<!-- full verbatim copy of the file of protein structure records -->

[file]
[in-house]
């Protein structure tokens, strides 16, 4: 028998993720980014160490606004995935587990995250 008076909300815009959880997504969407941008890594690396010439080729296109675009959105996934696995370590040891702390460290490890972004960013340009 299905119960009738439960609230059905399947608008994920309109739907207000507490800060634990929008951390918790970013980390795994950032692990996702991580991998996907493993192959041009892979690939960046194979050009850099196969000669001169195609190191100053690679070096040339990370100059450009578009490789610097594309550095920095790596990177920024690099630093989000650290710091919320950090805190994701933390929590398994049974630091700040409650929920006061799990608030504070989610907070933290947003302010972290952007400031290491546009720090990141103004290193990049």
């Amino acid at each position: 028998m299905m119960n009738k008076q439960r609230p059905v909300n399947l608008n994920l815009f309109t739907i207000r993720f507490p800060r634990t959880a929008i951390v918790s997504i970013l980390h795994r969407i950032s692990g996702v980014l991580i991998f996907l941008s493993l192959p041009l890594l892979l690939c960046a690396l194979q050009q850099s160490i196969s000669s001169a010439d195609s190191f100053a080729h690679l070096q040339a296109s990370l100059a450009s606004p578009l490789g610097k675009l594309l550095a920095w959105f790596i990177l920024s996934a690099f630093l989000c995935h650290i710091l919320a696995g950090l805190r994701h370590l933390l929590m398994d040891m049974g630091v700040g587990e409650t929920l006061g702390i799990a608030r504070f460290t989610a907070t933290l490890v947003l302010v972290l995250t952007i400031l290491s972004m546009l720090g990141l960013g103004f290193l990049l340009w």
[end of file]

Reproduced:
[in-house]
């Protein structure tokens, strides 16, 4: 028998993720980014160490606004995935587990995250 008076909300815009959880997504969407941008890594690396010439080729296109675009959105996934696995370590040891702390460290490890972004960013340009 299905119960009738439960609230059905399947608008994920309109739907207000507490800060634990929008951390918790970013980390795994950032692990996702991580991998996907493993192959041009892979690939960046194979050009850099196969000669001169195609190191100053690679070096040339990370100059450009578009490789610097594309550095920095790596990177920024690099630093989000650290710091919320950090805190994701933390929590398994049974630091700040409650929920006061799990608030504070989610907070933290947003302010972290952007400031290491546009720090990141103004290193990049």
């Amino acid at each position: 028998m299905m119960n009738k008076q439960r609230p059905v909300n399947l608008n994920l815009f309109t739907i207000r993720f507490p800060r634990t959880a929008i951390v918790s997504i970013l980390h795994r969407i950032s692990g996702v980014l991580i991998f996907l941008s493993l192959p041009l890594l892979l690939c960046a690396l194979q050009q850099s160490i196969s000669s001169a010439d195609s190191f100053a080729h690679l070096q040339a296109s990370l100059a450009s606004p578009l490789g610097k675009l594309l550095a920095w959105f790596i990177l920024s996934a690099f630093l989000c995935h650290i710091l919320a696995g950090l805190r994701h370590l933390l929590m398994d040891m049974g630091v700040g587990e409650t929920l006061g702390i799990a608030r504070f460290t989610a907070t933290l490890v947003l302010v972290l995250t952007i400031l290491s972004m546009l720090g990141l960013g103004f290193l990049l340009w």